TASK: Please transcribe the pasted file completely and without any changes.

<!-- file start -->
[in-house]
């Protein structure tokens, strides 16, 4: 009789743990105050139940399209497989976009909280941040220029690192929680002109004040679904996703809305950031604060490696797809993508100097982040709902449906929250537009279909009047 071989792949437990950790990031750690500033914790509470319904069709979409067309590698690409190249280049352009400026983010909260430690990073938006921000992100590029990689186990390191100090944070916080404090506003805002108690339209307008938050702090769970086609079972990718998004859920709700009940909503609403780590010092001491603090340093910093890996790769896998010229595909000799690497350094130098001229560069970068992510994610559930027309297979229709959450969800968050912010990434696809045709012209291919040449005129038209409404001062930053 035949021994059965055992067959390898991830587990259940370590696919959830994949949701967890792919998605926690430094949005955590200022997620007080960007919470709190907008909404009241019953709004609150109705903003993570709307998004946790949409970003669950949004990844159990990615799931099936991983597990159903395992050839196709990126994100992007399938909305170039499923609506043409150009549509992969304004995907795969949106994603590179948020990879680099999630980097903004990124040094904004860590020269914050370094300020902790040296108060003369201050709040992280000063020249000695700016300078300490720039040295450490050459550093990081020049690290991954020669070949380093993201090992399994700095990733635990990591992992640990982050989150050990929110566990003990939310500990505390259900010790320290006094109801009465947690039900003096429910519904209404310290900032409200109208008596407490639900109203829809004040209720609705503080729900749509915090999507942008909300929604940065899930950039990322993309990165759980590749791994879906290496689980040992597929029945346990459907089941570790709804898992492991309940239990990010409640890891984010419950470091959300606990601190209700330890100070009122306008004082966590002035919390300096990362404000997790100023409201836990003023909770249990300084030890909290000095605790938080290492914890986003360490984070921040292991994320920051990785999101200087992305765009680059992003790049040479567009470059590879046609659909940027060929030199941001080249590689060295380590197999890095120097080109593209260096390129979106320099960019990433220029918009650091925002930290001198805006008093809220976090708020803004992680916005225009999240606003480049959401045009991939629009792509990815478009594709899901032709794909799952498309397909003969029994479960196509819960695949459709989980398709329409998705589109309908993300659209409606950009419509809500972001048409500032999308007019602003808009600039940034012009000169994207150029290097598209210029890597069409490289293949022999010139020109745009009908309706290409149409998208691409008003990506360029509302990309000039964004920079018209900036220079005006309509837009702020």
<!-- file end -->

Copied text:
[in-house]
């Protein structure tokens, strides 16, 4: 009789743990105050139940399209497989976009909280941040220029690192929680002109004040679904996703809305950031604060490696797809993508100097982040709902449906929250537009279909009047 071989792949437990950790990031750690500033914790509470319904069709979409067309590698690409190249280049352009400026983010909260430690990073938006921000992100590029990689186990390191100090944070916080404090506003805002108690339209307008938050702090769970086609079972990718998004859920709700009940909503609403780590010092001491603090340093910093890996790769896998010229595909000799690497350094130098001229560069970068992510994610559930027309297979229709959450969800968050912010990434696809045709012209291919040449005129038209409404001062930053 035949021994059965055992067959390898991830587990259940370590696919959830994949949701967890792919998605926690430094949005955590200022997620007080960007919470709190907008909404009241019953709004609150109705903003993570709307998004946790949409970003669950949004990844159990990615799931099936991983597990159903395992050839196709990126994100992007399938909305170039499923609506043409150009549509992969304004995907795969949106994603590179948020990879680099999630980097903004990124040094904004860590020269914050370094300020902790040296108060003369201050709040992280000063020249000695700016300078300490720039040295450490050459550093990081020049690290991954020669070949380093993201090992399994700095990733635990990591992992640990982050989150050990929110566990003990939310500990505390259900010790320290006094109801009465947690039900003096429910519904209404310290900032409200109208008596407490639900109203829809004040209720609705503080729900749509915090999507942008909300929604940065899930950039990322993309990165759980590749791994879906290496689980040992597929029945346990459907089941570790709804898992492991309940239990990010409640890891984010419950470091959300606990601190209700330890100070009122306008004082966590002035919390300096990362404000997790100023409201836990003023909770249990300084030890909290000095605790938080290492914890986003360490984070921040292991994320920051990785999101200087992305765009680059992003790049040479567009470059590879046609659909940027060929030199941001080249590689060295380590197999890095120097080109593209260096390129979106320099960019990433220029918009650091925002930290001198805006008093809220976090708020803004992680916005225009999240606003480049959401045009991939629009792509990815478009594709899901032709794909799952498309397909003969029994479960196509819960695949459709989980398709329409998705589109309908993300659209409606950009419509809500972001048409500032999308007019602003808009600039940034012009000169994207150029290097598209210029890597069409490289293949022999010139020109745009009908309706290409149409998208691409008003990506360029509302990309000039964004920079018209900036220079005006309509837009702020």